A non-comprehensive history of the East Village Association

Sept. 1983
The first Newsletter appears, a handwritten two-pager called The No-Name Neighborhood News.

July 1984
The big issue – open fire hydrants. No showers possible on hot days.

April 1985
EVA testifies at city zoning hearing against drive-ins and fast food at Division and Ashland. We are told we are “lucky any developer wants to come to our neighborhood.”

July 1986
Lead article thanked the police beat rep for taking care of a long-standing problem – chickens being raised in a neighbor’s apartment.

Feb. 1988
“Face-to-face with a slumlord” – EVA members take a field trip to picket at the Hoffman Estate residence of an absentee owner of a problem property.

Through 1990
Cut-Rite Liquors often in the EVA headlines.

August 1990
EVA publishes details of complaints with then-Alderman Luis Gutierrez, which are then happily resolved and a stronger relationship forged.

June 1991
In violation of their own ordinances, the City paves the sidewalks on Chicago Avenue without leaving tree-pits. EVA is forced to go to the media for attention and gets 67 trees.

July 1991
Federal Scattered Site Housing program announced in the EVA news, articles continue through 1994.

Jan. 1992
Lead article – “Tax Protest meeting, Assessments increase 100%.”

Feb. 1993
Welcomes in Spanish and Polish are printed on the newsletter cover.

April 1994
CAPS program introduced to EVA and city.

August 1994
EVA argues “taxation without representation” – fights over ward redistricting mean we don’t have an alderman. We’re invited to a personal meeting with the mayor!

Sept. 1995
West Town Library closes. EVA is lead member in coalition for reopening, which occurs in October 1996.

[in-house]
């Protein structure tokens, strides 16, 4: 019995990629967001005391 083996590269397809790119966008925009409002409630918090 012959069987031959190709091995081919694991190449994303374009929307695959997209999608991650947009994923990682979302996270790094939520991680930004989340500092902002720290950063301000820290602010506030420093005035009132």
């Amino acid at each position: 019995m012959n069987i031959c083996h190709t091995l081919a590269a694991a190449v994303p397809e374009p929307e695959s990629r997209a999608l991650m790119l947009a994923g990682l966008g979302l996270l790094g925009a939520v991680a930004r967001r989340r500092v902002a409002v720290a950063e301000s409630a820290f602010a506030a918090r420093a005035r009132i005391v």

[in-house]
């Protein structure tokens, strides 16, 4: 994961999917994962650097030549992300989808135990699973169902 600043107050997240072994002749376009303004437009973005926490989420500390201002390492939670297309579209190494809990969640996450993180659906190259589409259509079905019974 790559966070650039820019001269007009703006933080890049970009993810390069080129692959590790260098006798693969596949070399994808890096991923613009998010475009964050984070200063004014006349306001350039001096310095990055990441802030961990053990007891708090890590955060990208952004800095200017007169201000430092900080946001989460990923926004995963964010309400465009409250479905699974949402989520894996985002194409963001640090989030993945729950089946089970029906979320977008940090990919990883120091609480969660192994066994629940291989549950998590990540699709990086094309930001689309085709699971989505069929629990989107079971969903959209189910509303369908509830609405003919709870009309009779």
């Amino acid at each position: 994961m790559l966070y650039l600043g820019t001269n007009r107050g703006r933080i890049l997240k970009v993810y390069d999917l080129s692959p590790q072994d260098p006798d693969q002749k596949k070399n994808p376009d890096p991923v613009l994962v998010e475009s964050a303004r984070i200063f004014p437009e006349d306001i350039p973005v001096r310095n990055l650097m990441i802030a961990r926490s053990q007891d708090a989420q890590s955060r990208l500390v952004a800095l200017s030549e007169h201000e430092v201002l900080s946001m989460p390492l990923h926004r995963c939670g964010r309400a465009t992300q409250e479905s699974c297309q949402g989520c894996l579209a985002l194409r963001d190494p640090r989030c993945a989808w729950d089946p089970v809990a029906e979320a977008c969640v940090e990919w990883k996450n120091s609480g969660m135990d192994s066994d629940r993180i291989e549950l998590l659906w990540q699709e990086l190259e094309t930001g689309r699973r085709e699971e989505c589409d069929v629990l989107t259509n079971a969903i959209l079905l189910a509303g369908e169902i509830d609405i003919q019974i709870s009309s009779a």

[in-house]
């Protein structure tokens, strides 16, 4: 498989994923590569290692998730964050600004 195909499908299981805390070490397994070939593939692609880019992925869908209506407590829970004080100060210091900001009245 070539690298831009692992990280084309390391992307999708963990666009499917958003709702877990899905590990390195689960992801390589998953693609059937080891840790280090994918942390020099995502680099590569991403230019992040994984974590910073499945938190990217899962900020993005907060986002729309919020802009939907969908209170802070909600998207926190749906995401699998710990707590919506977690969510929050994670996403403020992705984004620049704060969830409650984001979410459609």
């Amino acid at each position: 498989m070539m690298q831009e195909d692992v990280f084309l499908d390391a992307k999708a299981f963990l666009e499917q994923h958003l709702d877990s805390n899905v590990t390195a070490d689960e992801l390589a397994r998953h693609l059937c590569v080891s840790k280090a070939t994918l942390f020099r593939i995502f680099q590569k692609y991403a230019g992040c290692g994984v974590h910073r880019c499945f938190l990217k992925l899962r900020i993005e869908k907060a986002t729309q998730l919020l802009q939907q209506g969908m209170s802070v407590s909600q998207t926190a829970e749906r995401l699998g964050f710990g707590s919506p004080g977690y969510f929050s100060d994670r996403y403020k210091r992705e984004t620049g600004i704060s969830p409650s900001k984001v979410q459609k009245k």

August 1996
Demolition of Goldblatt's at Chicago and Ashland announced, EVA mounts campaign to save the historic structure.

April 1997
Goldblatt's building saved, purchased by city for offices.

Dec. 1997
EVA member-experts present a well-received testimony at city hearing on “Managing the Housing Boom.”

August 1998
EVA takes on St. Boniface preservation issue.

Feb. 2000
EVA launches campaign against too-tall residential buildings, succeeds in having new height ordinance passed.

August 2000
Triangle Garden walk revived as East Village Garden Walk.

August 2001
EVA tackles saving a play lot (space we originally lobbied to have saved in 1984!) that was sold for – yes, more condominiums. We succeed.

Sept. 2001
Cover of EVA news features our newest residents who’ll be using that play lot, the children of families who have made their homes here.

January 2002
EVA joins campaign to save Huntley House, a pre-Chicago fire building and the 5th oldest house in Chicago.

September 2002
Huntley House demolished and replaced by condominiums.

January 2003
Cover article on EVA newsletter, “Why East Village Needs Downzoning,” starts a campaign to address problem of teardowns in neighborhood.

June 2003
EVA establishes the Restaurant Club to experience the exploding entertainment scene.

October 2003
Alderman Manny Flores brings Mayor Daley to the neighborhood to meet ten community leaders, Mayor Daley encourages EVA’s participation in the city’s new zoning project.

June 2004
Alderman Flores and the Metropolitan Planning Council begin an analysis of East Village housing and real estate development.

November 2004
New zoning map for the EVA area finalized by Alderman Flores and the Department of Planning and Development, including some “downzoning”, some “upzoning”, and a proposal for a landmark district. Almost everyone involved in the process is unhappy, the mark of a compromise, but not a good one. Two new groups with competing agendas, the Association of West Town Property Owners and the West Town Preservation Association, are formed.

January 2005
Commission on Chicago Landmarks votes to begin preliminary study of several blocks in the East Village area for landmark status.

May 2007
EVA website established.

December 2009
East Village listed on National Register of Historic Places


March 2009
The East Village Neighbors and the East Village Association merge to form a
united community organization.